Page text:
Here we do have some defenses. The United States, far from being in trade surplus, is running an enormous trade deficit, currently around $650 billion per annum, 6 percent of GDP. Any U.S. move towards Smoot-Hawley style protectionism, quite likely in a downturn from either Presidential candidate though more so from a President John Kerry than a re-elected President Bush, would severely damage world trade, as in 1930. It wouldn't however push the world's trading system into a collapse, since, unless it led to immediate foreign retaliation, the U.S. trade deficit would presumably be reduced somewhat by any such silliness.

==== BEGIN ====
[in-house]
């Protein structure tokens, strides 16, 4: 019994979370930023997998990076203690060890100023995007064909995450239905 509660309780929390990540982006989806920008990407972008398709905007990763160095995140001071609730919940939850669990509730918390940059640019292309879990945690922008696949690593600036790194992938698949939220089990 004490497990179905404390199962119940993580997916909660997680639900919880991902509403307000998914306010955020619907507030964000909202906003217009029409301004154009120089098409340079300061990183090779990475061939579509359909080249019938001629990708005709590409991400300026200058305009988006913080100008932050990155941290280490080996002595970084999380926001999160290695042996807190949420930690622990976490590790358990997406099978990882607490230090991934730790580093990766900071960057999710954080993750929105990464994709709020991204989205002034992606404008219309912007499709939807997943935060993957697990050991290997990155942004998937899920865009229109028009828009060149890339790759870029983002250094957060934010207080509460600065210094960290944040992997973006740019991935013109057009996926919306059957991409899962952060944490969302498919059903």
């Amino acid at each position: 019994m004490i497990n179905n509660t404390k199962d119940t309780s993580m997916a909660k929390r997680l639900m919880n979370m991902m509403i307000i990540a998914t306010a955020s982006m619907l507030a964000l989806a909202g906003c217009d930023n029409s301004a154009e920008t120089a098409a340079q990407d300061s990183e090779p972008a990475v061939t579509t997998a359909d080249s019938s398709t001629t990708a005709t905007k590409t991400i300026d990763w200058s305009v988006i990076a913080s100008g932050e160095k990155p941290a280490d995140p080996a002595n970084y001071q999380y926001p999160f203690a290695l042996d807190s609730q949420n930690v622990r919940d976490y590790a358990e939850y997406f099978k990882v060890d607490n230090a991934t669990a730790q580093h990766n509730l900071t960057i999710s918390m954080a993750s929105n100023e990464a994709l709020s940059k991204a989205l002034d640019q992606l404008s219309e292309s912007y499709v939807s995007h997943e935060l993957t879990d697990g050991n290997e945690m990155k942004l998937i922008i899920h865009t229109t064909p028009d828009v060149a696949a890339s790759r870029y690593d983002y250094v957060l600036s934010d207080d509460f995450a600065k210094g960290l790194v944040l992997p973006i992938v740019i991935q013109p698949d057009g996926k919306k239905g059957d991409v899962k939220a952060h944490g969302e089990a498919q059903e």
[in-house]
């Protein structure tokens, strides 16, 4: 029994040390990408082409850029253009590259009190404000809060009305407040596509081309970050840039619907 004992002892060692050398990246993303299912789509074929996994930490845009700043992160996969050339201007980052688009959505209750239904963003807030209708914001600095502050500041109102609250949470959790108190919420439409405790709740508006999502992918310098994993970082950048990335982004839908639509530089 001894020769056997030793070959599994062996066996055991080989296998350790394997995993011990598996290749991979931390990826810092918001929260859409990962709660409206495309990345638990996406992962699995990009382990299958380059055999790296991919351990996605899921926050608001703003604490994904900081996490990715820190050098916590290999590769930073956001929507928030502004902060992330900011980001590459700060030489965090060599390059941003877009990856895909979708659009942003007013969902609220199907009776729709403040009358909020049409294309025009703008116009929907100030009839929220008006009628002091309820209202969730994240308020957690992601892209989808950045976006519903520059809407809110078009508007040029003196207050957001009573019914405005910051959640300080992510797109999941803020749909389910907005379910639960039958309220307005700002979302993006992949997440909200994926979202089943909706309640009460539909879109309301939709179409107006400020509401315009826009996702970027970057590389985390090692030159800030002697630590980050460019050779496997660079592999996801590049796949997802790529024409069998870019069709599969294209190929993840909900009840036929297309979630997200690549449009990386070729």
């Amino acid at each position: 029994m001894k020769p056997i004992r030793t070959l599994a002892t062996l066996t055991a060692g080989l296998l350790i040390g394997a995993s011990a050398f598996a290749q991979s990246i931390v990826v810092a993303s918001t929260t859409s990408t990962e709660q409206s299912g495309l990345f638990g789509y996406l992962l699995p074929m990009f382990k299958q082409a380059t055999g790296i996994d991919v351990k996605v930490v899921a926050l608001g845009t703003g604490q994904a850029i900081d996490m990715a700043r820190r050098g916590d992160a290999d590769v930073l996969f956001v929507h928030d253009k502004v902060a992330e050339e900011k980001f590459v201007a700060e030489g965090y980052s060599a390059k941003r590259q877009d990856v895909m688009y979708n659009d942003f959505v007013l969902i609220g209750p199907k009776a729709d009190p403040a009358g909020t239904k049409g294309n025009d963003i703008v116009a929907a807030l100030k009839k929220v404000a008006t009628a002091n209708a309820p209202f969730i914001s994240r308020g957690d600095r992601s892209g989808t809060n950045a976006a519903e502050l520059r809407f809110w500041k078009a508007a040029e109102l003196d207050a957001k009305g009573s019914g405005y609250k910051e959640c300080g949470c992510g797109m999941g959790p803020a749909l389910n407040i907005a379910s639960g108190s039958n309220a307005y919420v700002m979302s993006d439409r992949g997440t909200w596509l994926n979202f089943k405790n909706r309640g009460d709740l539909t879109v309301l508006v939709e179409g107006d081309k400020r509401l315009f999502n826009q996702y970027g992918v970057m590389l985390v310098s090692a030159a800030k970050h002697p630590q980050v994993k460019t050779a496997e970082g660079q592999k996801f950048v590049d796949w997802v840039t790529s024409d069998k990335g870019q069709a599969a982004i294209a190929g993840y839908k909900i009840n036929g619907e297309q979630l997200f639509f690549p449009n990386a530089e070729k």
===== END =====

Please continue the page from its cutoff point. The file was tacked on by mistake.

Third, government spending and taxation. While government spending was flat in nominal terms in 1929-32, it increased by 15 percent in real terms, and from 9.1 percent of GDP to 14.8 percent of GDP, in three years. This in itself hampered the economy, by diverting more resources into the less efficient and productive public sector. However, much more damaging was the action of the Hoover administration and the new Democrat Congress in early 1932, panicking about the Federal budget deficit and imposing a huge tax increase in the middle of what was already the deepest depression in memory. Government revenues, which had already increased from 10.1 percent of GDP in 1929 to 11.4 percent of GDP in 1931, jumped to 14.0 percent of GDP in 1932 and 15.2 percent of GDP in 1933, while the top rate of Federal income tax soared from 25 percent to 70 percent. By following Maynard Keynes' developing prescriptions for recession on government spending, while totally ignoring them on revenue, Hoover caused the worst possible economic outcome, making this policy mistake even slightly more unforgivable than Smoot-Hawley.